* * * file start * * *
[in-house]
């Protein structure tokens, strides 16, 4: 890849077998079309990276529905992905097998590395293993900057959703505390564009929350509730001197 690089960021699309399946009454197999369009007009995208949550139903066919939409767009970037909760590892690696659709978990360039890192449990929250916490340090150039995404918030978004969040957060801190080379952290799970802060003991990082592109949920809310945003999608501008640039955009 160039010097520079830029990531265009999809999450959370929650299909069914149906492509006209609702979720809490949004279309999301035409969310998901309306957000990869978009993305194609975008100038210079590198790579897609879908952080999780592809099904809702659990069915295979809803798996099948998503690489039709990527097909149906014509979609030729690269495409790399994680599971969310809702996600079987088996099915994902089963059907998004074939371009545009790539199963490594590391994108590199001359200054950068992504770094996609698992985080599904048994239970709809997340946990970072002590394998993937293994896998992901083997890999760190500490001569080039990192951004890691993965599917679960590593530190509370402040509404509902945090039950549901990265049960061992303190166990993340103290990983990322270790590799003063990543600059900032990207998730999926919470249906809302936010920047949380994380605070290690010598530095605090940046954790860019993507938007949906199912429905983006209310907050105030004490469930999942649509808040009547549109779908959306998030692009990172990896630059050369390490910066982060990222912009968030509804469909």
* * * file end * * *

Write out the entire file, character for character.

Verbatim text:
[in-house]
């Protein structure tokens, strides 16, 4: 890849077998079309990276529905992905097998590395293993900057959703505390564009929350509730001197 690089960021699309399946009454197999369009007009995208949550139903066919939409767009970037909760590892690696659709978990360039890192449990929250916490340090150039995404918030978004969040957060801190080379952290799970802060003991990082592109949920809310945003999608501008640039955009 160039010097520079830029990531265009999809999450959370929650299909069914149906492509006209609702979720809490949004279309999301035409969310998901309306957000990869978009993305194609975008100038210079590198790579897609879908952080999780592809099904809702659990069915295979809803798996099948998503690489039709990527097909149906014509979609030729690269495409790399994680599971969310809702996600079987088996099915994902089963059907998004074939371009545009790539199963490594590391994108590199001359200054950068992504770094996609698992985080599904048994239970709809997340946990970072002590394998993937293994896998992901083997890999760190500490001569080039990192951004890691993965599917679960590593530190509370402040509404509902945090039950549901990265049960061992303190166990993340103290990983990322270790590799003063990543600059900032990207998730999926919470249906809302936010920047949380994380605070290690010598530095605090940046954790860019993507938007949906199912429905983006209310907050105030004490469930999942649509808040009547549109779908959306998030692009990172990896630059050369390490910066982060990222912009968030509804469909």